Noodling around the internet “researching” something else, I ran across a New Wonders of the World list. Based on a poll run by an outfit in Switzerland, it was mostly a popularity contest. Several of the listed “wonders” can be rejected outright: neither the Statue of Liberty in New York nor Christ the Redeemer in Rio de Janeiro are wonders. Large statues, but neither the largest nor the most significant. Too modern. Ditto the Eiffel Tower. Petra and the Taj Mahal at least showed endurance.
So, I jotted down a list of seven wonders, then realized that I had actually seen only four of them. How can I judge the wonder-value of something I’ve only seen in photographs? Therefore, I started over, listing seven manmade structures which moved me when I experienced them. Rather than just list the seven, I’ll devote a short article to each. Along with a picture. Unfortunately, I visited some before the era of digital photography and, while I took pictures of each, I’d be hard pressed to find them now, and they’d be slides, prints or negatives.
The current mode would start at number seven and work up to number one, but that doesn’t work because, even if any of you have seen them, there can be only one greatest manmade wonder of the world. Even the ancients agreed. In fact, this group of structures was ancient when the ancients made their list. And is the only surviving wonder of the original list. I’m referring, of course, to:
1. The Great Pyramids at Giza, Egypt.
The Giza Pyramids are perhaps the only “gimmee” on the list. No one who sees them can miss their gigantic proportions and simplicity of form. When I saw the Pyramids in March 1983, I was prepared beforehand to be underwhelmed because I expected them not to live up to the hype. We stayed at the Mena House Hotel (a significant historical site itself) just down the hill from Khufu’s Pyramid. (The Mena House starts on the edge of the picture, by the golf course.) The first afternoon we walked up the hill to see for ourselves.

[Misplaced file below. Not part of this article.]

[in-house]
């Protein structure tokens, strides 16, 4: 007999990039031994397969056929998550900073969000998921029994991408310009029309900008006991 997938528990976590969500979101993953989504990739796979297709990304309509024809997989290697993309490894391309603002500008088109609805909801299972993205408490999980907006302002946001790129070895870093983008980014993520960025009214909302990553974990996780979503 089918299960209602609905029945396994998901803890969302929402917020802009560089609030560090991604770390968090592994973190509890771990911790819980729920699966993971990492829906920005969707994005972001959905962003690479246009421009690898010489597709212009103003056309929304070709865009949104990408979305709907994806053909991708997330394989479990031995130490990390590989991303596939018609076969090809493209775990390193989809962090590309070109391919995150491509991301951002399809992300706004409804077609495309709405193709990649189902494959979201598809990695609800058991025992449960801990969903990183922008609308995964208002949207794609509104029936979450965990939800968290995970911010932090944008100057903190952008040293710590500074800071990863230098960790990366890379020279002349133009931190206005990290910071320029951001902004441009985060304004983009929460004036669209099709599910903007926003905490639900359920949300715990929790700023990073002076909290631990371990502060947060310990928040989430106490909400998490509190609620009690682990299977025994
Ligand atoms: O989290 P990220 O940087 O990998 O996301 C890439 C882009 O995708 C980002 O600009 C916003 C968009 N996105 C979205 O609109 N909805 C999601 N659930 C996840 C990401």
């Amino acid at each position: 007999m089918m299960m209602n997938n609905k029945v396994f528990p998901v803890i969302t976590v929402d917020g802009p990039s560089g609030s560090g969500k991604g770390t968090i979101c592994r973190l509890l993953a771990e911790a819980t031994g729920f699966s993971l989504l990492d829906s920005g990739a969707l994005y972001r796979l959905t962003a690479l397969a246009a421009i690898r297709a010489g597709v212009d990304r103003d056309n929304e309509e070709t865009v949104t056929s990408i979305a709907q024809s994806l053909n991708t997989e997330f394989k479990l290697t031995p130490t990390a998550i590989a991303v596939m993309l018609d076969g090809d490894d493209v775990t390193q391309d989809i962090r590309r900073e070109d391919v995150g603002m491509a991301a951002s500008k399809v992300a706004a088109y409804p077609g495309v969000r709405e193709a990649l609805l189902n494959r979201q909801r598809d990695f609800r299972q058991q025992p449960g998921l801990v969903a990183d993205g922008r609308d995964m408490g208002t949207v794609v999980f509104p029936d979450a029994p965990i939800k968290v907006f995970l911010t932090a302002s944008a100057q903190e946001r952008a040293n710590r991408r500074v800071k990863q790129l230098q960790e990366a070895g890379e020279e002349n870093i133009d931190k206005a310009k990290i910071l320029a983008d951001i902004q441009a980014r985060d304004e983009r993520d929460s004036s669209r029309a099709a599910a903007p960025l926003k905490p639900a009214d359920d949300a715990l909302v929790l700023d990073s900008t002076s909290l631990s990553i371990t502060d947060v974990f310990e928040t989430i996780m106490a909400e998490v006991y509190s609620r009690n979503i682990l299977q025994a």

Approached that way, Khufu’s Pyramid shields those of Khafre and Menkaure. Khufu’s Pyramid isn’t just big, it’s so big that your sense of proportion is jarred. Impressive? It’s as impressive–no, more impressive in person. In addition to the three great pyramids he complex includes the Sphinx, numerous queens’ pyramids, boat pits, and the remains of the funerary temples which populated the site over four thousand years ago.
Seeing it in the late afternoon was topped by rising early the next morning, hiking back up the hill and climbing Khufu’s Pyramid to watch the sun rise over Cairo from the summit. It’s a hard climb. The blocks at the lower levels are huge, diminishing in size with elevation. The peak of the pyramid, like all its original limestone casing stones, has been lost over the millennia.
It was a wonder when it was built. It was a wonder two thousand years later when the Greeks were making lists of wonders. It’s a wonder today. No wonder so many science fiction and fantasy stories ascribe their construction or use to extraterrestrial visitors.
Khafre’s Pyramid looks bigger but isn’t. It sits higher.
Worth the trip to Egypt. Everything else–and there’s lots more–is gravy.